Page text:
Minister of Police has decided to offer the current chairperson of the Unemployed People’s Movement (UPM) Ayanda Kota R120,000 in damages after conceding that he was assaulted by the police.
The UPM chairperson was hurled into police custody in 2012 after he was accused of theft by an academic from Rhodes University. The unnamed academic roped Kota to the police after the latter misplaced her two books.
Kota allegedly promised to replace them in writing but the academic insisted that he must pay dearly for the loss. While Kota was in custody in the Grahamstown police station, he was brutally beaten up by police – which resulted in a lot of damages.
A witness, who doubles as Rhodes University professor, Richard Pithouse, attested that Ayanda Kota was unacceptably brutalized by the police.
“They just started hitting him. A whole group of them just assaulted him. Cops were calling other cops to come and see the ‘newsmaker’ of the year, he recalled.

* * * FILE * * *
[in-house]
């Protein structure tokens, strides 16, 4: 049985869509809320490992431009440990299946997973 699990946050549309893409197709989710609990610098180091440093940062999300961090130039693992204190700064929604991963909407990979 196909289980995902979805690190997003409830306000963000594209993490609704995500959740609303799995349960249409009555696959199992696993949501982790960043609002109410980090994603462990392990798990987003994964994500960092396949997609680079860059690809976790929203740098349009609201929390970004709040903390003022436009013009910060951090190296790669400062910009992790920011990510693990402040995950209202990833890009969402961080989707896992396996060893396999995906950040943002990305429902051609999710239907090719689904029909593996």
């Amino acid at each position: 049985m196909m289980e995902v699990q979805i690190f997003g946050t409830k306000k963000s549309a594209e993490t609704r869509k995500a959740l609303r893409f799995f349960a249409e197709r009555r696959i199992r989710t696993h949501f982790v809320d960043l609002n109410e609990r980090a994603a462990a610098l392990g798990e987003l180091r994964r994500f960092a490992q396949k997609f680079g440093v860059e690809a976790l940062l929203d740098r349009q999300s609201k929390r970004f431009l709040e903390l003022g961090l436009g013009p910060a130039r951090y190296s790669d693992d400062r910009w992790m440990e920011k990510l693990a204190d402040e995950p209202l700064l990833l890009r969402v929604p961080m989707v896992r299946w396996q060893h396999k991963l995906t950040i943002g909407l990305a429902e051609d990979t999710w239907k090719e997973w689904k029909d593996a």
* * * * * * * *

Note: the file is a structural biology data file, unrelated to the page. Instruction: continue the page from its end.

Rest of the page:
The victim was able to sue the South African Police Service (Saps) with the help of the Socio-Economic Rights Institute of South Africa later that same year.
Reacting to the victory, UPM welcomed the development. The movement said, “At a time when police brutality is on the news at university campuses around the country the Unemployed People’s Movement welcomes this concession.”
The movement vowed to continue to oppose police brutality and to struggle for a socialist alternative to the crisis engulfing the country.
The conquering hero, Kota described the settlement as a victory, irrespective of the prolongation.
“I am very happy and excited to be vindicated. [Poor people] are not violent criminals, the excited leader said.
Cases of wrongful arrests have continued to flaw the South African Police Service’s assiduity. In June, Police minister Nhleko was ordered to pay a Johannesburg mother, Thandeka Duma, for wrongful arrest and detention.
The Soweto woman sued Nhleko and Home Affairs Minister Malusi Gigaba for R500,000 after she was arrested for fraud and locked up for nine days in October 2010.